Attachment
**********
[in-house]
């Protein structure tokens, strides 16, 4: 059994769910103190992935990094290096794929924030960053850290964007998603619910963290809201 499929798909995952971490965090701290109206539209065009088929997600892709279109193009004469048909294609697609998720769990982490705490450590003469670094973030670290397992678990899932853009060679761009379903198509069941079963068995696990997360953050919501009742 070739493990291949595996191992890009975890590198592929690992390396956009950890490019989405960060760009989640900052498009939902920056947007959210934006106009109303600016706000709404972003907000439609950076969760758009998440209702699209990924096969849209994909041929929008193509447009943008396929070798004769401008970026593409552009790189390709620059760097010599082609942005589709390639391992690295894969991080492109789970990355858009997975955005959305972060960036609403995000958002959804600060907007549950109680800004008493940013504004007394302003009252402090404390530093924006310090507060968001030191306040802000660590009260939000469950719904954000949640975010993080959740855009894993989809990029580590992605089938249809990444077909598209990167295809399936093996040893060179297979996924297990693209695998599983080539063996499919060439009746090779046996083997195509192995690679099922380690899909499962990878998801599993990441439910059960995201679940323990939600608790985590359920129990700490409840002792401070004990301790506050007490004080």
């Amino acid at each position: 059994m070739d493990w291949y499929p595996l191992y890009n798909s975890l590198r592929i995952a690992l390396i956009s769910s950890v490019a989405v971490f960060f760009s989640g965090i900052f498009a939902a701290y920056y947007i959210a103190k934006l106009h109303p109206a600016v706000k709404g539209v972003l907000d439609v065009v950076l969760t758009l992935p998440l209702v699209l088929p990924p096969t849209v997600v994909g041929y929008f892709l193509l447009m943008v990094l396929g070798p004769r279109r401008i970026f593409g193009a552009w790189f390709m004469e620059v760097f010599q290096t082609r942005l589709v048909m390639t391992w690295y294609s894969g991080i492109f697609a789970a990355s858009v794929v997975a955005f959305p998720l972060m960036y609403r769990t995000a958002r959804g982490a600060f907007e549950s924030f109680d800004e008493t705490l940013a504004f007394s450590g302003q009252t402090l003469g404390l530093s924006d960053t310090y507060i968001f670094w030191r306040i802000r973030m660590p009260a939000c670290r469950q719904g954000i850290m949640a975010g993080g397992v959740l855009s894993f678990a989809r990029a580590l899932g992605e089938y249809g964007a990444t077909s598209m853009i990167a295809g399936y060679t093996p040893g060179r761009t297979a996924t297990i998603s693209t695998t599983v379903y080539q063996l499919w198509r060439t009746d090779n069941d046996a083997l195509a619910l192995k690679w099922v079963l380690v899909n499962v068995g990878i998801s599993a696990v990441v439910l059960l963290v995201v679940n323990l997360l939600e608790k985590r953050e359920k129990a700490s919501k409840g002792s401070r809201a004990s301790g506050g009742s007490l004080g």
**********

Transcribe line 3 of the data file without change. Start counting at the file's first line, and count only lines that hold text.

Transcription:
């Amino acid at each position: 059994m070739d493990w291949y499929p595996l191992y890009n798909s975890l590198r592929i995952a690992l390396i956009s769910s950890v490019a989405v971490f960060f760009s989640g965090i900052f498009a939902a701290y920056y947007i959210a103190k934006l106009h109303p109206a600016v706000k709404g539209v972003l907000d439609v065009v950076l969760t758009l992935p998440l209702v699209l088929p990924p096969t849209v997600v994909g041929y929008f892709l193509l447009m943008v990094l396929g070798p004769r279109r401008i970026f593409g193009a552009w790189f390709m004469e620059v760097f010599q290096t082609r942005l589709v048909m390639t391992w690295y294609s894969g991080i492109f697609a789970a990355s858009v794929v997975a955005f959305p998720l972060m960036y609403r769990t995000a958002r959804g982490a600060f907007e549950s924030f109680d800004e008493t705490l940013a504004f007394s450590g302003q009252t402090l003469g404390l530093s924006d960053t310090y507060i968001f670094w030191r306040i802000r973030m660590p009260a939000c670290r469950q719904g954000i850290m949640a975010g993080g397992v959740l855009s894993f678990a989809r990029a580590l899932g992605e089938y249809g964007a990444t077909s598209m853009i990167a295809g399936y060679t093996p040893g060179r761009t297979a996924t297990i998603s693209t695998t599983v379903y080539q063996l499919w198509r060439t009746d090779n069941d046996a083997l195509a619910l192995k690679w099922v079963l380690v899909n499962v068995g990878i998801s599993a696990v990441v439910l059960l963290v995201v679940n323990l997360l939600e608790k985590r953050e359920k129990a700490s919501k409840g002792s401070r809201a004990s301790g506050g009742s007490l004080g």